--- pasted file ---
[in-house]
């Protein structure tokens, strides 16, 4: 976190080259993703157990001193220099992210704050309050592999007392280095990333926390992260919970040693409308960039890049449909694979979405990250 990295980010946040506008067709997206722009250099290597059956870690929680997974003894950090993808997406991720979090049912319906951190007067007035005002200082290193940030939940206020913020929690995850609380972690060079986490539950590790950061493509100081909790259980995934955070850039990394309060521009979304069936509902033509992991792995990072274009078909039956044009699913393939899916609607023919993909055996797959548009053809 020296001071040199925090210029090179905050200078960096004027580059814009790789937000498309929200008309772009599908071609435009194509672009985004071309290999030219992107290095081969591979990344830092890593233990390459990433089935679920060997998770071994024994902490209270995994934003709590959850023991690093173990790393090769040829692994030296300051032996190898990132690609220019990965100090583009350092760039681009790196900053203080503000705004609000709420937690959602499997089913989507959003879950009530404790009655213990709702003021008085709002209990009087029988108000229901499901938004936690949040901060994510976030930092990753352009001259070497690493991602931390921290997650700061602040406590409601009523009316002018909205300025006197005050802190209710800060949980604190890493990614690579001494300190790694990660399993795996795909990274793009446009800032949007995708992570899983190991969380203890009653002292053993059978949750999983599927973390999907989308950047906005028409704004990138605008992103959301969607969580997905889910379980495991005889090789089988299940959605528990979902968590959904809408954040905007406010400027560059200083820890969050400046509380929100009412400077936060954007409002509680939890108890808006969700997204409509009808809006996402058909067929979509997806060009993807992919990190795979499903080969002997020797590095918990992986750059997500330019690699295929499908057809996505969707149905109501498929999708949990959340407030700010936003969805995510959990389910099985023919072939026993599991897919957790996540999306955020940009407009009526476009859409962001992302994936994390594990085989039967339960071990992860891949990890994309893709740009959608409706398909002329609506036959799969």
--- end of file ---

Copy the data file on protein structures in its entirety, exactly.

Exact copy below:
[in-house]
């Protein structure tokens, strides 16, 4: 976190080259993703157990001193220099992210704050309050592999007392280095990333926390992260919970040693409308960039890049449909694979979405990250 990295980010946040506008067709997206722009250099290597059956870690929680997974003894950090993808997406991720979090049912319906951190007067007035005002200082290193940030939940206020913020929690995850609380972690060079986490539950590790950061493509100081909790259980995934955070850039990394309060521009979304069936509902033509992991792995990072274009078909039956044009699913393939899916609607023919993909055996797959548009053809 020296001071040199925090210029090179905050200078960096004027580059814009790789937000498309929200008309772009599908071609435009194509672009985004071309290999030219992107290095081969591979990344830092890593233990390459990433089935679920060997998770071994024994902490209270995994934003709590959850023991690093173990790393090769040829692994030296300051032996190898990132690609220019990965100090583009350092760039681009790196900053203080503000705004609000709420937690959602499997089913989507959003879950009530404790009655213990709702003021008085709002209990009087029988108000229901499901938004936690949040901060994510976030930092990753352009001259070497690493991602931390921290997650700061602040406590409601009523009316002018909205300025006197005050802190209710800060949980604190890493990614690579001494300190790694990660399993795996795909990274793009446009800032949007995708992570899983190991969380203890009653002292053993059978949750999983599927973390999907989308950047906005028409704004990138605008992103959301969607969580997905889910379980495991005889090789089988299940959605528990979902968590959904809408954040905007406010400027560059200083820890969050400046509380929100009412400077936060954007409002509680939890108890808006969700997204409509009808809006996402058909067929979509997806060009993807992919990190795979499903080969002997020797590095918990992986750059997500330019690699295929499908057809996505969707149905109501498929999708949990959340407030700010936003969805995510959990389910099985023919072939026993599991897919957790996540999306955020940009407009009526476009859409962001992302994936994390594990085989039967339960071990992860891949990890994309893709740009959608409706398909002329609506036959799969």